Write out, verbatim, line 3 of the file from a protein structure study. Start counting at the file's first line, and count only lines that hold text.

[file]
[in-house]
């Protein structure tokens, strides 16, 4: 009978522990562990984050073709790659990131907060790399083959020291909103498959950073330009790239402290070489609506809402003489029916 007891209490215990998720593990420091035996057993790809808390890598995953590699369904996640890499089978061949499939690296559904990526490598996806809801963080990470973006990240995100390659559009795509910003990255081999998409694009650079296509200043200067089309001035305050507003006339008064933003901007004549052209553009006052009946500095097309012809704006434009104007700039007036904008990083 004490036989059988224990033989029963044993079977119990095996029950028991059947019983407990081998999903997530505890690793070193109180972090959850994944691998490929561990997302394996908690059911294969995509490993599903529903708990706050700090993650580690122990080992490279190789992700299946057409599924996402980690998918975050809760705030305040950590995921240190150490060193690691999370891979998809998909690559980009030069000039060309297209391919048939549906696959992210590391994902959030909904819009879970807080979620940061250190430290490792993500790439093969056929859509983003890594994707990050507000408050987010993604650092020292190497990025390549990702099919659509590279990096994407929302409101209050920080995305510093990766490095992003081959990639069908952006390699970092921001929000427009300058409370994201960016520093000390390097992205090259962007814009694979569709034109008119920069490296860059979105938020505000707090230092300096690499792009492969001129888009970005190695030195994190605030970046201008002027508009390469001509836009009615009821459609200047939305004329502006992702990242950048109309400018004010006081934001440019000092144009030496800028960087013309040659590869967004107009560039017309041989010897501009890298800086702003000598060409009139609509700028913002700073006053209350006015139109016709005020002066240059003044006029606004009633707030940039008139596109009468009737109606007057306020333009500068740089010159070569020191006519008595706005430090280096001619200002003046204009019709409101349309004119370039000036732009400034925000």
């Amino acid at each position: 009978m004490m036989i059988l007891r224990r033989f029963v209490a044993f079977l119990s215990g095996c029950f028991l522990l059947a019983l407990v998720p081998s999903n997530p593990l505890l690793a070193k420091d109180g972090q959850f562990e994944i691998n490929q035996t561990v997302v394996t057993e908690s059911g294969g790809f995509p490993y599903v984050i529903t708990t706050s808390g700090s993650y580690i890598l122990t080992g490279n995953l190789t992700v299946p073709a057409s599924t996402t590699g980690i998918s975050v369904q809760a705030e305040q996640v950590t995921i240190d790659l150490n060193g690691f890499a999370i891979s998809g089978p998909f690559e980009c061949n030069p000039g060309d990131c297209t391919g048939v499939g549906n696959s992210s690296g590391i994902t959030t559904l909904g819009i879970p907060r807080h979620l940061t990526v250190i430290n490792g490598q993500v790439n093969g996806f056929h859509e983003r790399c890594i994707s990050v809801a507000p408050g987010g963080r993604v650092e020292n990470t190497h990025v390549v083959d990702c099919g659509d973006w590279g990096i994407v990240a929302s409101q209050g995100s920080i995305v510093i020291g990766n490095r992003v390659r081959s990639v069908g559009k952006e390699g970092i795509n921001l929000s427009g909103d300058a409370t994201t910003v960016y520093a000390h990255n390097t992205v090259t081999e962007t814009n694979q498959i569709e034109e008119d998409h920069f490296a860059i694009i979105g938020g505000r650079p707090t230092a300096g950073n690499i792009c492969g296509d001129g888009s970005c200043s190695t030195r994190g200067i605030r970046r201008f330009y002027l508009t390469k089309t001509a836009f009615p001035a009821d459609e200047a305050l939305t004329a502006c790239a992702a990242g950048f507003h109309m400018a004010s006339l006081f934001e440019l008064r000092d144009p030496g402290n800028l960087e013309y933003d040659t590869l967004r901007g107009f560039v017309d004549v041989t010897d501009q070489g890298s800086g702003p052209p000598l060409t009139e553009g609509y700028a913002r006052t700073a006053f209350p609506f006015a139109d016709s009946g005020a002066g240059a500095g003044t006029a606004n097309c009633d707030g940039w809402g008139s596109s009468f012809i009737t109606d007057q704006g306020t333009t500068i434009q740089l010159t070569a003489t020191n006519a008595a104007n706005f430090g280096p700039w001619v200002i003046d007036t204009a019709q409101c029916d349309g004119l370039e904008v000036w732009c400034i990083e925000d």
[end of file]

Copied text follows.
């Amino acid at each position: 009978m004490m036989i059988l007891r224990r033989f029963v209490a044993f079977l119990s215990g095996c029950f028991l522990l059947a019983l407990v998720p081998s999903n997530p593990l505890l690793a070193k420091d109180g972090q959850f562990e994944i691998n490929q035996t561990v997302v394996t057993e908690s059911g294969g790809f995509p490993y599903v984050i529903t708990t706050s808390g700090s993650y580690i890598l122990t080992g490279n995953l190789t992700v299946p073709a057409s599924t996402t590699g980690i998918s975050v369904q809760a705030e305040q996640v950590t995921i240190d790659l150490n060193g690691f890499a999370i891979s998809g089978p998909f690559e980009c061949n030069p000039g060309d990131c297209t391919g048939v499939g549906n696959s992210s690296g590391i994902t959030t559904l909904g819009i879970p907060r807080h979620l940061t990526v250190i430290n490792g490598q993500v790439n093969g996806f056929h859509e983003r790399c890594i994707s990050v809801a507000p408050g987010g963080r993604v650092e020292n990470t190497h990025v390549v083959d990702c099919g659509d973006w590279g990096i994407v990240a929302s409101q209050g995100s920080i995305v510093i020291g990766n490095r992003v390659r081959s990639v069908g559009k952006e390699g970092i795509n921001l929000s427009g909103d300058a409370t994201t910003v960016y520093a000390h990255n390097t992205v090259t081999e962007t814009n694979q498959i569709e034109e008119d998409h920069f490296a860059i694009i979105g938020g505000r650079p707090t230092a300096g950073n690499i792009c492969g296509d001129g888009s970005c200043s190695t030195r994190g200067i605030r970046r201008f330009y002027l508009t390469k089309t001509a836009f009615p001035a009821d459609e200047a305050l939305t004329a502006c790239a992702a990242g950048f507003h109309m400018a004010s006339l006081f934001e440019l008064r000092d144009p030496g402290n800028l960087e013309y933003d040659t590869l967004r901007g107009f560039v017309d004549v041989t010897d501009q070489g890298s800086g702003p052209p000598l060409t009139e553009g609509y700028a913002r006052t700073a006053f209350p609506f006015a139109d016709s009946g005020a002066g240059a500095g003044t006029a606004n097309c009633d707030g940039w809402g008139s596109s009468f012809i009737t109606d007057q704006g306020t333009t500068i434009q740089l010159t070569a003489t020191n006519a008595a104007n706005f430090g280096p700039w001619v200002i003046d007036t204009a019709q409101c029916d349309g004119l370039e904008v000036w732009c400034i990083e925000d």